SAHP 004; Deagan; Page 18 leave, and w e never did r eally get into the domestic households as much as we wanted to. O: It's fascinating to me Dr. Deagan, because, as a graduate student I read Dr. Landers's book and it was just a fascinating read and it was coming out. Peter Wood was one of my advisers a nd so in the book, I guess I got a certain understanding thanks to all this fieldwork and everything that she and you had been doing. What struck me about the book initially was the emphasis on kind of the military aspect of the strategic character of the fort. So I guess it wasn't surprising to me that th e fort was placed where it was right, in a certain sense. D: Right. Absolutely, it's kind of the northern line of defense against the British. There had been a mission site in that area before. An Apal achee Indian refugee group had settled there but that didn't last too long So the site wasn't just out in the jungle or out in the wilderness. There had been a settlement in that area before Fort Mose. But it was a very strategic defensive locatio n. Well, it's been taken nowI mean, i t's become such an icon for African American history, really throughout the country. It's always intrigued me that that one short project really made the kind of impact that Mike and I for example would love to see with the whole 400 years of Spanish O: A huge impact. D: o ccupation, which didn't seem to ever resonate in American history. But the Fort Mose project did.
SAHP 004; Deagan; Page 19 O: Well, certain ly for Peter Wood. It was one of the first books that he assigned to his students. You had to read this book by Jane Landers. In fact, I think we may have initially read the dissertation. D: Well, o f course now she has so many more. O: Right. D: I remember having to read and just loving Peter Wood's book Black Labor and White Rice O: Yeah, and the Stono Rebellion D: Yeah. He's an intellectual hero of mine. O: Yeah, he is. Dr. Deagan as you were working on the Fort Mose site and some of the other sites, a city archaeology program developed at a certain point. Could you talk about that program and how it articulates with the University of Florida programs? D: It was in the 1980s, the mid 1980s, when a particular city manager Flip K i nzie was his name I remember. He was a city manager of St. Augustine. He was fascinated by arc haeology He came to all the digs. He realized that as St. Augustine was growing they really did need a city archaeology program to be there when the field schools weren't, because our work was only done during a semester a year. Construction projects po p up all the time. An ordinance was passed with the help of a lot of people: Stanley Bond who was with the preservation board, and Bruce Pi atek who is now with the [Florida] A gricultural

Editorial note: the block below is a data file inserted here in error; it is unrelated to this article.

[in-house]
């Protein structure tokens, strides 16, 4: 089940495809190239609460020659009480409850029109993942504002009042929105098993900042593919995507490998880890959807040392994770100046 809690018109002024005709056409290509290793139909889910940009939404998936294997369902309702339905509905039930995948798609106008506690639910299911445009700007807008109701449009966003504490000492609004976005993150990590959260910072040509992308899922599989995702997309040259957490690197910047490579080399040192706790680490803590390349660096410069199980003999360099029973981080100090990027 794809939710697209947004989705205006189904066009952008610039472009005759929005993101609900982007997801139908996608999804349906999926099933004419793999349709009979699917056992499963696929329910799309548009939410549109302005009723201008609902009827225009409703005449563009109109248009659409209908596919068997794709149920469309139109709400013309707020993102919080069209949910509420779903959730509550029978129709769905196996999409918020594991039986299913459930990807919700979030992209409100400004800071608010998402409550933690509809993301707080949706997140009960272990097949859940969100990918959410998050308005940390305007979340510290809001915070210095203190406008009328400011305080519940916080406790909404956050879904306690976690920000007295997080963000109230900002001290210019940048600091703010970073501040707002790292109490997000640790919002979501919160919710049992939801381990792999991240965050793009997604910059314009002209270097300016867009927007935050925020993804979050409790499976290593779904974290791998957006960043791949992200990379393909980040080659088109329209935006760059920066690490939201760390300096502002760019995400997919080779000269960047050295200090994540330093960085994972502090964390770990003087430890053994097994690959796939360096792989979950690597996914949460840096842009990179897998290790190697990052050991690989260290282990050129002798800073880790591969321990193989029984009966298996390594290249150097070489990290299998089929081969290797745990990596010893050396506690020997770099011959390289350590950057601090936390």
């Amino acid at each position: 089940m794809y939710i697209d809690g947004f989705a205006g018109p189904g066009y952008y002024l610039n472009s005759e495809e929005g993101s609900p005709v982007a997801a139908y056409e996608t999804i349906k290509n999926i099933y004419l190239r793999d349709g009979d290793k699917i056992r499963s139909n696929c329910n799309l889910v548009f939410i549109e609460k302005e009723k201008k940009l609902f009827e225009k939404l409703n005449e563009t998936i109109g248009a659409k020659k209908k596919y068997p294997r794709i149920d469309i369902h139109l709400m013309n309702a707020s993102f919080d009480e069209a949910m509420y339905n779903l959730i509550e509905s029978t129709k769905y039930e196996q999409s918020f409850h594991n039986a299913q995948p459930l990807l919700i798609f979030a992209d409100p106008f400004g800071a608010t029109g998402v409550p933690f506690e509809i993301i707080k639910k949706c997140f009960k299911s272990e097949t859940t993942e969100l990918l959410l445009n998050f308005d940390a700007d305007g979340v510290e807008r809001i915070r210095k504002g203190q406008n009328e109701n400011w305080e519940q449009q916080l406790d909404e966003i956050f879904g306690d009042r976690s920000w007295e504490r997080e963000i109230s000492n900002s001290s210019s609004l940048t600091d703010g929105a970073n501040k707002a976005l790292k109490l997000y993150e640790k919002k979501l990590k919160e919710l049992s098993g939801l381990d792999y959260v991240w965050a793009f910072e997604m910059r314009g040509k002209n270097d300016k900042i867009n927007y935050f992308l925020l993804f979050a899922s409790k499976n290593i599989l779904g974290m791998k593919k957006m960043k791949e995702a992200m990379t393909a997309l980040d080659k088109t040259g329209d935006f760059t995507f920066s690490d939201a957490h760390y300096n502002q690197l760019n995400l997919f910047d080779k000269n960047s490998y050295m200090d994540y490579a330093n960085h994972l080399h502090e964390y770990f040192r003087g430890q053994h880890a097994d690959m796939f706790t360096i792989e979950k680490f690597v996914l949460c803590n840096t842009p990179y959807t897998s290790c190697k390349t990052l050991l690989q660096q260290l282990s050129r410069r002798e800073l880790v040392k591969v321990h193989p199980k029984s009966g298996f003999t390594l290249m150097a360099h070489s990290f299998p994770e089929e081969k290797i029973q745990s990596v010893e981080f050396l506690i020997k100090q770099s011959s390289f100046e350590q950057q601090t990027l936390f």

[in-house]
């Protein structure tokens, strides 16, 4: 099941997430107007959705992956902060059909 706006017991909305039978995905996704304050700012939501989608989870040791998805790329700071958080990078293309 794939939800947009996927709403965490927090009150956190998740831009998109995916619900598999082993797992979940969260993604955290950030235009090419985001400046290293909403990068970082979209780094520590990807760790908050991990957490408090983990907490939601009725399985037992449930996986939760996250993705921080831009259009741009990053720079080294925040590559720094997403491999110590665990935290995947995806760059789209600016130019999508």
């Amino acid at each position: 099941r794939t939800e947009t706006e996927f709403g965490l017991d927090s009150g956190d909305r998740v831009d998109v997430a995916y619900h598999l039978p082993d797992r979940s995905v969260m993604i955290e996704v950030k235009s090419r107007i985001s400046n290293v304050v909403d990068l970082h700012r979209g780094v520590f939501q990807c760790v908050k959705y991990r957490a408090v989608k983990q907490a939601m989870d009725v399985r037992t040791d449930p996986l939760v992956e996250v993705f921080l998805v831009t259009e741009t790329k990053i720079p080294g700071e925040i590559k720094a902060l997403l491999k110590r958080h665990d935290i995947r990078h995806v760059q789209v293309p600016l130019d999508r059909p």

SAHP 004; Deagan; Page 20 M useum, and the Board I think was very influential in getting thi s. Not only the legislation for the city passed, the city ordinance, but getting fu nding. I mean having a funding mechanism and that mechanism is through the public works department It's not connected in any way to historic preservation or heritage tour ism. It's the fee from public works projects that fund the city archaeology program. So a project that applies for permits kicks the process off for archaeology It's really never been able to articulate with the historic preservation aspect, but it's alwa ys articulated really well with the University of Flor ida and Florida State programs because t he first couple of c ity archaeologist s were University of Florida students from the field schools. When they hired Carl Halbert in 1990, it worked out to be a rea lly great collaboration because we send students when we do have the field schools to work with Carl to get a taste of real life. A field research field school project is not real life archaeology it's a training program. We have also had Carl's volunteer s and people work with us to learn different kinds of techniques and we've shared resources and it's just been a really good thing. I think probably more for the University of Florida even than the city archaeology program because of the training opportuni ties. It's still very much a collaborative effort. We just do different kinds of archaeology O: I wanted to ask you about archaeologist s who were trained in St. Augustine and their trajectories, but I wonder if I could preface this. Kind of going back t o the question about t he sites that you were working on. There's such a fascinating range of them. I know part of this would depend on funding and local situations,